My favourite tree

MY FAVOURITE TREE

IMG_0171My favourite tree in front of my house in Hove, a still small but sturdy chestnut has lost now but all of its leaves. They already turned golden brown and although the last ones are holding on to the branches with all their might, they also soon will be scattered by the winds that have changed and now blow with a ‘Cutting sound’ as the wind blows in autumn as the Nei Jing (The book of the Yellow Emperor, the classic discourse on Acupuncture) states.
Summer gave way already 6 weeks ago to autumn here in Sussex and one can see it in the changing of the light. Not only that, the seagulls who normally wake us up in the morning at the utter delight of Micaela, are returning to our rooftops, from their passage at the cliffs, hovering over the sea. Although the images of spring impress with their freshness and strength of new life, the colour of autumn trees show the grandeur of the British country side in all it’s elegance.

It’s autumn when all things in nature reach their peak in full maturity, the grains have ripened, the grapes are bursting with their sweet must and the harvest is made. The development of a whole year has reached it’s peak and the expanding energies are making a U-turn, contraction and concentration taking form. ‘Yang has changed into Yin’, the ‘active’ phase has given place to the ‘passive’. The growing has changed to the gathering.

It’s time to leave the lighthearted outgoing life of walks on the beach, sitting at the terraces and night parties to a more weather protected outgoing and indoor life.
Many people find this period of the year one of the emotionally most difficult, the image of the falling leaves is an oh so pungent image of ‘letting go’ and imminent death. The harsh weather induces harsh emotional states. More people slip into depressed moods in autumn than in any other season.

Ancient knowledge states that autumn should be lived with a calm and peaceful state of mind, with restrain from excess sadness, the most common emotion in autumn, to prepare the smooth transition to winter.It’s time to gather one’s spirit and energy, to be more focused (than in the ‘light’ summertime), and be more centred to not let the senses ‘run free’.

The organ that is at the centre of our attention should be the lungs, inducing us to practise breathing exercises more than in any other season. The lungs are at its most vulnerable point in the whole year

.Eddard Stark, the Lord of Winterfell warns us all that; ‘Winter is coming’, probably he realises that after 9 years of summer maybe 9 years of winter might be at our doorsteps. Maybe he knows as Lord of the North what it means, he and his people will be the first to suffer from it. He seems to resemble ancient knowledge, he has lived long winters.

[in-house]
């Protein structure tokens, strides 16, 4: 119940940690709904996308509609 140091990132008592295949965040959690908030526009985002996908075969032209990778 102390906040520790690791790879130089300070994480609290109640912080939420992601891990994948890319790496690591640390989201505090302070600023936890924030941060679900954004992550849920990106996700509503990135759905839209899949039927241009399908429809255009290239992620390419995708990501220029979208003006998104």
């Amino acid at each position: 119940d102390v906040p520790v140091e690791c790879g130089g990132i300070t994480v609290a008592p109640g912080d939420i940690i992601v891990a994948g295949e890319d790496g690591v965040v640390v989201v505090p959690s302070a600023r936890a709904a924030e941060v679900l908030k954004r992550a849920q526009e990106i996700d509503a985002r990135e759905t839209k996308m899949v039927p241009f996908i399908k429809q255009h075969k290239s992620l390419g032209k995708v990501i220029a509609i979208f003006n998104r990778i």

GameOfThrones_Ned_03Warning his brother Benjen is hardly necessary, as a renowned raider of the Night Watch he is prepared to protect his people from the white walkers (The uncontrollable power of the north energy), one has to prepare oneself in advance, before the cold strikes.
Ancient knowledge also tells us that in the season we are in we have to prepare for the illnesses of the next one.
At the same time, executing the ‘deserter’ from the night watch he wants to show his youngest son Bran that one has to take total responsibility for one’s actions and judgements and act according to that. The ‘easy’ times of summer have gone and we’re preparing ourselves for winter. One has to make the passage to growing up.
This is much more than a metaphorical act.
The gathering aspect of autumn should lead to reflection of what we have done the last year, the gathering of our harvest, to reflection of where we want to go, and preparing us to gathering the necessary energy to burst out in the next spring.
Our disconnection from the changing of the seasons is disconnecting us from ‘easy’ power available ‘if we just would listen’……just looking at the first light of the sun, just watching the changing of the tides would help us to connect to the changing powers of nature even in the heart of Manhattan, and help us to adjust to the bigger powers that rule us.
The tendency to give in to melancholia and excessive sadness in autumn has to be controlled, the best way to counteract that is to go out walking, preferably in nature: forest, beach, mountains, but even in the city. Excessive grief will damage the lungs and will harm the kidney (winter) energy, not only can it lead to diarrhoea (the large intestine is the ‘active’, yang, part of the lungs) but it can also inhibit the kidneys (winter organ) to help digest properly and damage their ‘storing’ qualities. It’s in winter when all things in nature wither and return ‘home’.
Autumn is a time when we turn to our friends and family and people we might don’t even know, in struggling despair, to inspire and give solace and to convince them that after ‘Winter has come’ there will always be another Spring, even if we have to wait 9 years for it.
Autumn for me is a period to sit at home after a long walk, sip tea, listen to Schubert’s ‘Lieder ohne Worte’ (cello sonatas) and make plans for the next year.

I would love to share this magnificent interpretation of one of these ‘Songs without words’  by Camille Thomas and Beatrice Berrut.

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